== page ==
Grease Is the Word’: Exploring a Cultural Phenomenon MUSIC FOR THE FILM

Of especial note was the addition of songs to the film not found in the stage version. These included “Sandy,” with music by Louis St. Louis, and lyrics by Scott J. Simon, who was also known as “Screamin’” Scott Simon from the music group Sha-Na-Na, which appeared in the film as “Johnny Casino & The Gamblers.” John Farrar, Olivia Newton-John’s music producer, and songwriter wrote: “You’re the One That I Want” and “Hopelessly Devoted To You,” which became hit singles. The latter song fulfilled a contractual obligation for the young Australian singer to have a solo in the film in her character as “Sandy.” A solid ballad that earned an Academy Award nomination, the song is performed after Sandy abruptly leaves the school pep rally because of Danny’s treatment of her in front of his buddies.
Barry Gibb’s theme song, “Grease,” performed by Frankie Valli and featured in an animated opening credits sequence, sparked the greatest controversy. Kleiser believed that Gibb’s music and lyrics contradicted the sunny optimism of the film’s cast and the title song. Forty years later, Kleiser seems to have made his peace with being overruled in this matter: “The lyrics didn’t match the film, but I’m thrilled that I was outvoted. The title song was a huge hit and I’m happy it was used.” The song topped the U.S. charts for two weeks in late summer 1978.
Sha-Na-Na’s cameo appearance in the film neatly captures the promises as well as the pitfalls of the idealized nostalgia project that carried the film. As rock musical theater, Grease incorporated the sounds typically associated with rock music in its score. But, its composition style was more invested in Broadway tradition than it was in classic forms of rock and pop songs, which do not usually translate into effective dramatic staging and interpretation in the theatre. The group, formed in 1969, thrived as it parodied the greaser and rock ‘n’ roll culture of the 1950s, led by Jon Bauman, a/k/a Bowzer, the self-appointed authenticator of culture. In a 1978 interview with People magazine, Bauman did not restrain his criticism about the emerging 1970s icon of the 1950s’ nostalgia wave — calling Henry Winkler’s Fonz from Happy Days “a lightweight” and Travolta’s Danny in Grease “an absolute nothing,” adding that the film’s script was a “weak nothing.” Ironically, Sha-Na-Na had to overcome the skeptical impression of older performers (in Sha-Na-Na’s instance, ranging in age from 26 to 32) filling in as teenage rock ‘n’ rollers.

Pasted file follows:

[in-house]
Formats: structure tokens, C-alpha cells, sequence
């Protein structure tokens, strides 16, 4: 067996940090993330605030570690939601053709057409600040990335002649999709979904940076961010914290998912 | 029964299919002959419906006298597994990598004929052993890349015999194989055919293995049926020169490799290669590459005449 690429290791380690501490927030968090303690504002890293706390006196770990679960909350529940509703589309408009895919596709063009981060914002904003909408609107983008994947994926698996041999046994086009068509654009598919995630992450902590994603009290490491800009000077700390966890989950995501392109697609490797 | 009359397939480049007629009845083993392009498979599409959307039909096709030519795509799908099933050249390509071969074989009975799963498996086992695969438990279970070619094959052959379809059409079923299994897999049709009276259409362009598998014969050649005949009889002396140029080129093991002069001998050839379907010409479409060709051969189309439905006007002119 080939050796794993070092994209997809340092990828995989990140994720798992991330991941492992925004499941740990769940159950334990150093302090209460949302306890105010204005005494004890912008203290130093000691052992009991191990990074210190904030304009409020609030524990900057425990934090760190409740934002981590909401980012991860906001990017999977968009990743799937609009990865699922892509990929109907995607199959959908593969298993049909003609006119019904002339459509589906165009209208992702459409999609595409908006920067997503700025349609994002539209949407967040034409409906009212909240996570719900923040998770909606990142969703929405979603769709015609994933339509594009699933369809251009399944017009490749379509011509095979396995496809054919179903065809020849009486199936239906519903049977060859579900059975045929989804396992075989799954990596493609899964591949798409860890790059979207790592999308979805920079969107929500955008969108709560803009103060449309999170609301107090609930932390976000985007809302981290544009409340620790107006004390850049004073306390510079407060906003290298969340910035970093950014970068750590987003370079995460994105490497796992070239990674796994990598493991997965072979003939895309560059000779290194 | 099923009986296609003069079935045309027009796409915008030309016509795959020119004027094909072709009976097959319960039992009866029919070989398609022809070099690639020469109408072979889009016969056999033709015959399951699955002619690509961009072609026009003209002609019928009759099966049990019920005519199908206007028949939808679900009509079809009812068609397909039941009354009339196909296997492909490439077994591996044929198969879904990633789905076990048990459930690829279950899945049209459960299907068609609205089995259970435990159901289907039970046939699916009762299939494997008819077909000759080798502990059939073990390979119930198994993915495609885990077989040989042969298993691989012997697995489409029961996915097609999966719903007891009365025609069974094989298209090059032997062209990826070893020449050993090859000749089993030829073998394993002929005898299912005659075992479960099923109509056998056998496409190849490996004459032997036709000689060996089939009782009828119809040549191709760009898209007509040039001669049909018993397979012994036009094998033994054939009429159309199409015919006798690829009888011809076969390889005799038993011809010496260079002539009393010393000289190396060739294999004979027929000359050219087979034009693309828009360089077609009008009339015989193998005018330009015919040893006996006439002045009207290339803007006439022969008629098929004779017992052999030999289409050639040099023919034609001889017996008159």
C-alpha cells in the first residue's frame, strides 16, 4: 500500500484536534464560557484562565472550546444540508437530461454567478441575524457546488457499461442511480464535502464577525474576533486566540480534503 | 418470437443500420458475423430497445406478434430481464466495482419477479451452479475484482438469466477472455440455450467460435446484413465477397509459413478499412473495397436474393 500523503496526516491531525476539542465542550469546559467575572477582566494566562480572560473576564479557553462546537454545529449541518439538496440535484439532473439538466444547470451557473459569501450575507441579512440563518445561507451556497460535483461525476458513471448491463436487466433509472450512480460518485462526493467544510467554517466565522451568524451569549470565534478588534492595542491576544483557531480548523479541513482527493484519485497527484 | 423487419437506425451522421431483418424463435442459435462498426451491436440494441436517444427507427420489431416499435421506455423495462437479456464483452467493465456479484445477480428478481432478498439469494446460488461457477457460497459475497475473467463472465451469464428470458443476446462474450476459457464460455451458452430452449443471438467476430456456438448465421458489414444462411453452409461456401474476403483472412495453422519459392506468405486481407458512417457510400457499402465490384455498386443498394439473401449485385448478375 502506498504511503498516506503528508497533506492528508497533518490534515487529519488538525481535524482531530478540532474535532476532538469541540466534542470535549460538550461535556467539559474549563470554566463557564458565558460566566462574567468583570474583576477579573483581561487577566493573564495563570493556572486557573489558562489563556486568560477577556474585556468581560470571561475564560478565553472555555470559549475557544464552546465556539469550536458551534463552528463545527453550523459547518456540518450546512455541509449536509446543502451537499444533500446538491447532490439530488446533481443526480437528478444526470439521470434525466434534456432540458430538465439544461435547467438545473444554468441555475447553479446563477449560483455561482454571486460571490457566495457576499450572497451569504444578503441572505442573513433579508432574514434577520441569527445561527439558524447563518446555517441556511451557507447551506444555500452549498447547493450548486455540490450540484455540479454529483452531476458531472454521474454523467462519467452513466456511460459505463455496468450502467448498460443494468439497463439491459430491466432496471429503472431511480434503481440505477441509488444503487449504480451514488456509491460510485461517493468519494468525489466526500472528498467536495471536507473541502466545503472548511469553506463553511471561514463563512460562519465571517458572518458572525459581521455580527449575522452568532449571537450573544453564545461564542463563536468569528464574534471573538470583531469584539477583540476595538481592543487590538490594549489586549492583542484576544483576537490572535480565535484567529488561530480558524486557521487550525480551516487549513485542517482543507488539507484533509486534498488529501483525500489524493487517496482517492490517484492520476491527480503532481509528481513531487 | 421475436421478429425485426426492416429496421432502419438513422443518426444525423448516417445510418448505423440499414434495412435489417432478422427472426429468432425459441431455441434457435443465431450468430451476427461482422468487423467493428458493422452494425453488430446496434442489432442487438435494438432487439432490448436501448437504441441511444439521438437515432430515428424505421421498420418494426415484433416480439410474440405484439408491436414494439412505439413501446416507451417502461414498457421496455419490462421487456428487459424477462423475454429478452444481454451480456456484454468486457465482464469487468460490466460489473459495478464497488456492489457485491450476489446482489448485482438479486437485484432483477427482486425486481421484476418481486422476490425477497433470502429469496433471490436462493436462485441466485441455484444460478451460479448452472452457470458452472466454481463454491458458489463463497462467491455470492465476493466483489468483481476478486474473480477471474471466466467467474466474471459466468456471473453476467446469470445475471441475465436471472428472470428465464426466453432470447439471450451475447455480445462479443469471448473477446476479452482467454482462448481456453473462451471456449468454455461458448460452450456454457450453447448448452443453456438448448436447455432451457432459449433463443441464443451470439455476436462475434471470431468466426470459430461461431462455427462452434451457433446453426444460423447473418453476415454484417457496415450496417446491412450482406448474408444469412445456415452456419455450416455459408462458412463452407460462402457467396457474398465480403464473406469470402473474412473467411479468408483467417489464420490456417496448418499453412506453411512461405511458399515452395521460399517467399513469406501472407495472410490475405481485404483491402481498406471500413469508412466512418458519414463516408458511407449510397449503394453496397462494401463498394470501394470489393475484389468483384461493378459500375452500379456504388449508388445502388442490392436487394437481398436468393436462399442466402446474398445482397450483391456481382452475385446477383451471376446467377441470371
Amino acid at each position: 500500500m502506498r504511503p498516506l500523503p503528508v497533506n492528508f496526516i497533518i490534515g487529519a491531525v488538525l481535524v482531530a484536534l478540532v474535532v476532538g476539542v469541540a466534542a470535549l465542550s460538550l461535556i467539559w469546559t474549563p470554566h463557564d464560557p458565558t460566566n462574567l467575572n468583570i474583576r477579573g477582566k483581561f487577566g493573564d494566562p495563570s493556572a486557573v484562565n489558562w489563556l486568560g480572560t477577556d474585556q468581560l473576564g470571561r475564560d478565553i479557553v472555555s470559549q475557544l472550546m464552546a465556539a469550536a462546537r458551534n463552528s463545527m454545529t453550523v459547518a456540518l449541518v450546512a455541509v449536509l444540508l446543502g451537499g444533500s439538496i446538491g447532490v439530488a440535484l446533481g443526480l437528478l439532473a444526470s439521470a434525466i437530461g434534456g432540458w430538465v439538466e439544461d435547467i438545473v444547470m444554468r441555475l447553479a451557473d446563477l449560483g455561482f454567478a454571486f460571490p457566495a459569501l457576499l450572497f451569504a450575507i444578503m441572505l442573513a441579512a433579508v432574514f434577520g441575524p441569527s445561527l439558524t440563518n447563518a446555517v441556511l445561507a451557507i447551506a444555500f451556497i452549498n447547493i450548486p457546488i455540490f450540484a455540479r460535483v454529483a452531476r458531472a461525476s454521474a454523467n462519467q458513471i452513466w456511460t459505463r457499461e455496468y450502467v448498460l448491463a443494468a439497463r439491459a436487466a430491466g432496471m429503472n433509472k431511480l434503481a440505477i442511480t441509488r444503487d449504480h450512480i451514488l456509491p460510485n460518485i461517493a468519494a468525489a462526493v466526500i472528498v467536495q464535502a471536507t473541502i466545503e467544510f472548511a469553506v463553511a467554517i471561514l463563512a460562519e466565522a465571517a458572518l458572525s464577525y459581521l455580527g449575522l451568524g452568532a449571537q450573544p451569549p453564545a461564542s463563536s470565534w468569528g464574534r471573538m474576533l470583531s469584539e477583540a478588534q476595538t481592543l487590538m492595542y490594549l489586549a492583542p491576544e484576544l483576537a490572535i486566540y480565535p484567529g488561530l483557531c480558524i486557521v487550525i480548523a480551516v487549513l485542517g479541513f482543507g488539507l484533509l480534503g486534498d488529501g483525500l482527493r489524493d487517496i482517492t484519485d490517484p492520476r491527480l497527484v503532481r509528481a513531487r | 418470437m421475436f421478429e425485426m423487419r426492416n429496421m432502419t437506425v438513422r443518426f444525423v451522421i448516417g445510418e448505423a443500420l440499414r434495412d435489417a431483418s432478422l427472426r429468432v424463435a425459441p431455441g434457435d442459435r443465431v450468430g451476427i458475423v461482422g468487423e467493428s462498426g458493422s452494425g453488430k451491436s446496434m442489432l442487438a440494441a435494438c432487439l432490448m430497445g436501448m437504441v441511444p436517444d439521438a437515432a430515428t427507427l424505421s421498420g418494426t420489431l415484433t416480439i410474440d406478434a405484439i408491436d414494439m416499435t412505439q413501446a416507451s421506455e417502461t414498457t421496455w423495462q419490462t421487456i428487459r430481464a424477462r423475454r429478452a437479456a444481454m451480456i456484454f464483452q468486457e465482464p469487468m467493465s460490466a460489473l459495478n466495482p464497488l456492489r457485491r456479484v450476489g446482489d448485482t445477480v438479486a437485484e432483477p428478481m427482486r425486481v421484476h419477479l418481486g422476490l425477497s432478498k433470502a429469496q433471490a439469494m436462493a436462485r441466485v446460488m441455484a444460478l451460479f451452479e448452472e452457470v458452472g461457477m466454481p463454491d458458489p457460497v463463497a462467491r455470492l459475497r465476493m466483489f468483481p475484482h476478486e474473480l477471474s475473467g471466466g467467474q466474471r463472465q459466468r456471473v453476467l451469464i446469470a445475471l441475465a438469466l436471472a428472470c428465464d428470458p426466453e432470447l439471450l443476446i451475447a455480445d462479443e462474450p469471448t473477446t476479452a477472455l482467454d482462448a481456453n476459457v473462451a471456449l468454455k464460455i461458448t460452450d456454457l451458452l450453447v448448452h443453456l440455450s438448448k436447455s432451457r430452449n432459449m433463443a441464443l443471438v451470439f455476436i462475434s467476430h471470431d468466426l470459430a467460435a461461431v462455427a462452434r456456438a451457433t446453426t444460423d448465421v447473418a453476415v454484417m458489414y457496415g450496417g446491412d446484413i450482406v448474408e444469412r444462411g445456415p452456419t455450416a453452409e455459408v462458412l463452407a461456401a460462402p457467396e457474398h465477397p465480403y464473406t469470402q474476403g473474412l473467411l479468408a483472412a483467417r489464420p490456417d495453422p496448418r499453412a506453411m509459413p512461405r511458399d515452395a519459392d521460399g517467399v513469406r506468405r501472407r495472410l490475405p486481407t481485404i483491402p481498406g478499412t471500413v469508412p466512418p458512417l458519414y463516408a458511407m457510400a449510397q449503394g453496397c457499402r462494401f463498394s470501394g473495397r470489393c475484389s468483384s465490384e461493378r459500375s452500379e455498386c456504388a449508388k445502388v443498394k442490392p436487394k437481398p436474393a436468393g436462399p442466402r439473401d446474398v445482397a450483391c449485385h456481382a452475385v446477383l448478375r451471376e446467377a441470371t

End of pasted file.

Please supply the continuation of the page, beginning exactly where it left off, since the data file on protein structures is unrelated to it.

Music for the film Prior to Grease’s release, Bauman’s group’s music variety series was a hit in television syndication and had just been renewed for a second season in 136 cities. Along with the band’s brief appearance in Grease, Sha-Na-Na recorded six tracks on the film’s soundtrack, which rose to the top Billboard chart spot, overtaking Some Girls from Rolling Stones. Bauman proclaimed, “Sha-Na-Na was unquestionably the stimulus for the entire ’50s craze.” Bauman, a Columbia University student, formed the group three years before Grease hit Broadway, taking the name from the chorus to Get A Job, a chart-topping single in 1958 by the Silhouettes. After an appearance at the first Woodstock festival in 1969, the group launched a college tour to large audiences. Bauman said in his People interview that he emulated the style of greasers he saw in Queens, where he grew up.

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